Currently tied with Marvel Studios’ 2021 film, Eternals, Ant Man and the Wasp Quantumania is now certifiably rotten with a 47-percent cumulative score on Rotten Tomatoes. This is not surprising as the film’s script, which was laden with plotholes and continuity errors, was one of the biggest reasons behind Ant-Man 3‘s poor critical reception.
In general, Ant Man 3 felt like someone tasked the ChatGPT to render a script with the following prompt:
“Write a script for Ant-Man 3 and have it set up Kang the Conqueror in the MCU. Focus on Scott’s life following Avengers Endgame and base the majority of the film in the Quantum Realm. Invent a baseless reason why Kang would need Scott Lang and somehow include Cassie Lang, Hope Van Dyne, Hank Pym, and Janet Van Dyne. Plus, include MODOK and a bunch of ‘Quantum people’ to rip off Star Wars’ recent projects.”
Warning! This review will contain spoilers for Ant-Man 3.
How The Script Failed Kang In Ant-Man and the Wasp Quantumania
After a controversial Phase 4 of MCU’s slate, Ant-Man and the Wasp Quantumania marked the start of Phase 5 with abysmal critical reception. Though the majority of the audience liked the film, as evident by Google users’ like-to-dislike ratio and Rotten Tomatoes’ audience score, it is difficult to justify the failure to establish Kang as an imposing villain for the later phases.
Despite such disparity in the film’s critical reception, it is safe to claim that MCU’s latest addition did not live up to the hype generated by the formal introduction of Kang the Conqueror.
Kang’s Conquering Doesn’t Make Sense
Owing to how Jonathan Majors’ exiled Kang failed against Scott Lang and his allies, Ant-Man 3 fell flat in its apparent attempt to establish the Conqueror as a potential threat to the Avengers. Though there is an argument that the version of Kang showcased in the film would not be the ultimate baddie for Avengers The Kang Dynasty, this does not explain the subpar reasoning behind the multiversal villain’s failure in this film.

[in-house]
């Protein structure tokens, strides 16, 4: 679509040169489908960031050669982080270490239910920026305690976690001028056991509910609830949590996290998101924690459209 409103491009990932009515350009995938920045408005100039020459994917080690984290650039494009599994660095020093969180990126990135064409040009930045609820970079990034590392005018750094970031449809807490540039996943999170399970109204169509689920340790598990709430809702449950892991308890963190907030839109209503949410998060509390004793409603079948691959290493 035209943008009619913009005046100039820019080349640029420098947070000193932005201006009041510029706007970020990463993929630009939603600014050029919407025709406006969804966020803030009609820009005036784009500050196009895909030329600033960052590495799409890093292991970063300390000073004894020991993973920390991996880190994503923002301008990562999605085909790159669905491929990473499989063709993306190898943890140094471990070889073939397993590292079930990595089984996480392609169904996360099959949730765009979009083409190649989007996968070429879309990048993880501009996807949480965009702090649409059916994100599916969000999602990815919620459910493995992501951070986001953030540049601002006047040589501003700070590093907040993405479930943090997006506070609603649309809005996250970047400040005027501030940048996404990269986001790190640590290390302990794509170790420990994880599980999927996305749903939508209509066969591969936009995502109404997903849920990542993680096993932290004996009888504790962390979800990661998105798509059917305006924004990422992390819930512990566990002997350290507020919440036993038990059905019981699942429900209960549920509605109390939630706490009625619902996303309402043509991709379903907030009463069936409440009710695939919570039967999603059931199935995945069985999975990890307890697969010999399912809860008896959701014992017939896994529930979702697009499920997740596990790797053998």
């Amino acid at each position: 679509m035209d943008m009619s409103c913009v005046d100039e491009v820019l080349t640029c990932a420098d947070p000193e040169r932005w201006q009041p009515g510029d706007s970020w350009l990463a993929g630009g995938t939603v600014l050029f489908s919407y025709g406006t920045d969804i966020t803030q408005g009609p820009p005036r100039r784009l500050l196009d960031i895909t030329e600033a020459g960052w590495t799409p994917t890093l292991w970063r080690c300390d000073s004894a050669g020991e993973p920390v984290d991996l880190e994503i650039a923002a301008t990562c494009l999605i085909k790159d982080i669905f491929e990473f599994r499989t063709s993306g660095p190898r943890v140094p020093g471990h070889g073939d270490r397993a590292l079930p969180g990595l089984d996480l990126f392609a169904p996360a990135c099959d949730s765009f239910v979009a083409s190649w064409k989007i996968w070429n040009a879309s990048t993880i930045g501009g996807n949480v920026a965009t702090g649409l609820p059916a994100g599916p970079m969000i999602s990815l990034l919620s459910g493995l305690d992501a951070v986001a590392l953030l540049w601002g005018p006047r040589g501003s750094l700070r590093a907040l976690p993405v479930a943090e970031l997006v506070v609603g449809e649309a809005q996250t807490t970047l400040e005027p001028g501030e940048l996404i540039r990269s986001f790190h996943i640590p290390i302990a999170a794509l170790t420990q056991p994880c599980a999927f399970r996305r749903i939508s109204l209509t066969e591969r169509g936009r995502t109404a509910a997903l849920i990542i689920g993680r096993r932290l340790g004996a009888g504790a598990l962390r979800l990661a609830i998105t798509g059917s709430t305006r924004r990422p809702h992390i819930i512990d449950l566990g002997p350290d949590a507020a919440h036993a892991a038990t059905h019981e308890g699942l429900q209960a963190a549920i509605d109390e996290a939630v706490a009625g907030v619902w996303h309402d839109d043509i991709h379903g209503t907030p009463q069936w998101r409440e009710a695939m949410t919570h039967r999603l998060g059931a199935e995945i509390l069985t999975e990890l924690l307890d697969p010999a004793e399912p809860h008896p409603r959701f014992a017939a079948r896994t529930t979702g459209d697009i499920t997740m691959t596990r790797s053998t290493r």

Unfortunately, the majority of the plot holes are associated with Kang the Conqueror and his ill-defined reasons behind his reliance on Scott Lang to retrieve the multiversal engine core. The film did not succeed in explaining why Kang specifically needed Scott for the task. Certain fans would debate that Kang needed the Pym particle to grow the engine altered by Janet years ago, but the motive behind the Conqueror’s need for Scott’s help doesn’t add up.
If Kang could set up a version of Chronopolis and amassing thousands of cronies, why couldn’t he replicate Pym?. The difficulty to recreate Pym particles may have worked for Avengers Endgame, but compared to Tony Stark and co., Kang is supposed to be highly intelligent and from the 30th century, advanced far beyond our understanding of science. Thus, it is difficult to digest that even Kang could not recreate Pym particles.
Kang’s Squashed By An Ant
In addition to Quantumania‘s failure to establish Kang as an intimidating force, the film portrayed Ant-Man and his allies easily overpowering this Kang variant. The final slap to the character came in the climax when Scott and Hope overpowered Kang following his clichéd monologues.
The film showcased that Kang’s supersuit was fried by the ‘smart’ ants’ electrical charge in the Quantum Realm, which severed his access to abilities like force fields, telekinesis, and energy projections. But is it so inconceivable to think that the highly smart villain from the future would not build fail-safes in his supersuit against something as basic as electrical surges?
Kang seemed to have forgotten that he had telekinetic abilities during the climactic showdown, anyway. Even prior to his suit getting destroyed, Kang did not utilize much of his abilities, which he showcased while threatening Scott and Cassie.
In the film, Kang also threatened to loop time and make Scott suffer the death of Cassie after killing her. While this may have been a bluff, Quantamania did not establish any connection with Kang and his alleged time-manipulation powers, which is surprising for a villain who is known for this specific ability.
Did the Writers Skip Avengers Endgame?